19 Mar Interview with Denise Hung pastry chef and yoga instructor
Denise Hung – Chef/Baker, Yoga teacher and Chinese Medicine student
It’s March 2021 and the world has been griped by the Covid -19 Pandemic.
The team at White Jacket Effect have the pleasure of talking to Denise. We wanted to get her take on the industry and the mindset approaches we all should be taking.
Denise is a third year Chinese medicine student at Southern School of Natural Therapies. After graduating from Le Cordon Bleu Australia in 2011 and working in hospitality for more than a decade she returned to academic life to improve the understanding of food as medicine.
Before the Pandemic Denise taught meditation to hospitality staff. She hopes to bring mindfulness from the mat to the kitchen and share the therapeutic benefits of food to the table.
1. What are your favourite mindset tool(s)?
My Zafu (meditation cushion) and blanket.
2. This may get very deep…What’s the most profound thing you’ve learned?(in terms of mindset)
There is no mystery or secret. The work is in consistent practice of diligently showing up everyday on the mat. To put it in a culinary or patisserie perspective, it is much like owning your craft. It is impossible to speed up the process of grasping knowledge as experiences require time. Make time your best friend: understand it, learn how to work with it, listen to its needs, be patient and gentle. When you make it an enemy or go “I don’t have enough time”, you have essentially disabled yourself from gaining everything life has to offer.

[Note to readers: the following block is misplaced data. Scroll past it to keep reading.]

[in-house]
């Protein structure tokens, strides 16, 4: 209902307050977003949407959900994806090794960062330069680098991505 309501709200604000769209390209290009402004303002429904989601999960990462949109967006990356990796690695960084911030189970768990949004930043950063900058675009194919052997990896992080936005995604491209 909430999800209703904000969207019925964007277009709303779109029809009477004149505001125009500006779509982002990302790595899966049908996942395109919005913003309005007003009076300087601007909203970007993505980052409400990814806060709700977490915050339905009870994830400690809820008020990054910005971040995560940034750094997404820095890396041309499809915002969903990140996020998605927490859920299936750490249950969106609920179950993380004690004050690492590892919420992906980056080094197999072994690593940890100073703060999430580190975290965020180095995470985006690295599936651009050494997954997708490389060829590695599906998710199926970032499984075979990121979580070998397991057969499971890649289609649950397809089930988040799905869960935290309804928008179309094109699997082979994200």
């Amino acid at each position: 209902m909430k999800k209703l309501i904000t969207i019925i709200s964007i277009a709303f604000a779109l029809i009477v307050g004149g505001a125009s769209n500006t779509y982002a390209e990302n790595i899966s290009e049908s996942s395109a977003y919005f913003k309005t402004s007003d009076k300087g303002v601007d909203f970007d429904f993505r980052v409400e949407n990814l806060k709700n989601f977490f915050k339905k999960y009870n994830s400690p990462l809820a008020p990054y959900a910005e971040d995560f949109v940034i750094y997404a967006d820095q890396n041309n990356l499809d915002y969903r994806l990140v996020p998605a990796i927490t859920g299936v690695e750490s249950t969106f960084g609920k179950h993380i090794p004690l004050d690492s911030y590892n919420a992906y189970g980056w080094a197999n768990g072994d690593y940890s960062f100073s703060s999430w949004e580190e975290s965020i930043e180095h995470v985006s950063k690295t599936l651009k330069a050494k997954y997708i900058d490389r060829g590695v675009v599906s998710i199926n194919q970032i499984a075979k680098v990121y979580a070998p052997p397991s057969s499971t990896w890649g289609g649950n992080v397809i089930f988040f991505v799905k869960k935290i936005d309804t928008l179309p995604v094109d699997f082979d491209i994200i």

So make time to sit and just witness the essence of it all.
3. Why did you choose to learn more about mindfulness?
I quickly understood that the hospitality industry is a demanding one. It was physically/mentally/emotionally challenging. It was 2008, I was young, determined and passionate. But I had also just lost a 41 year old cousin from heart attack, my grandmother and another 21 year old cousin from a car accident. I missed my last chance to say goodbye to my 41 year old cousin because I chose to work a dinner shift over Lunar New Year Reunion Dinner. I was facing burn out and knew I needed to find a balance if I was going to dive deep into the industry. 13 years later, looking back, I believe it was kismet (destiny/fate).
4. What are the biggest/ hardest issues you’ve had to overcome?
Leaving the industry. Although, sometimes I question if I have truly left! I love hospitality but know my passion in feeding the community truly lies in healing. I love using food to heal or as medicine. So I hope learning about Chinese Medicine would lead me to dietary culinary workshops one day! Perhaps another cookbook!
5. What have you been able to achieve through having your mindset?
Acceptance, resilience, happiness and being at peace.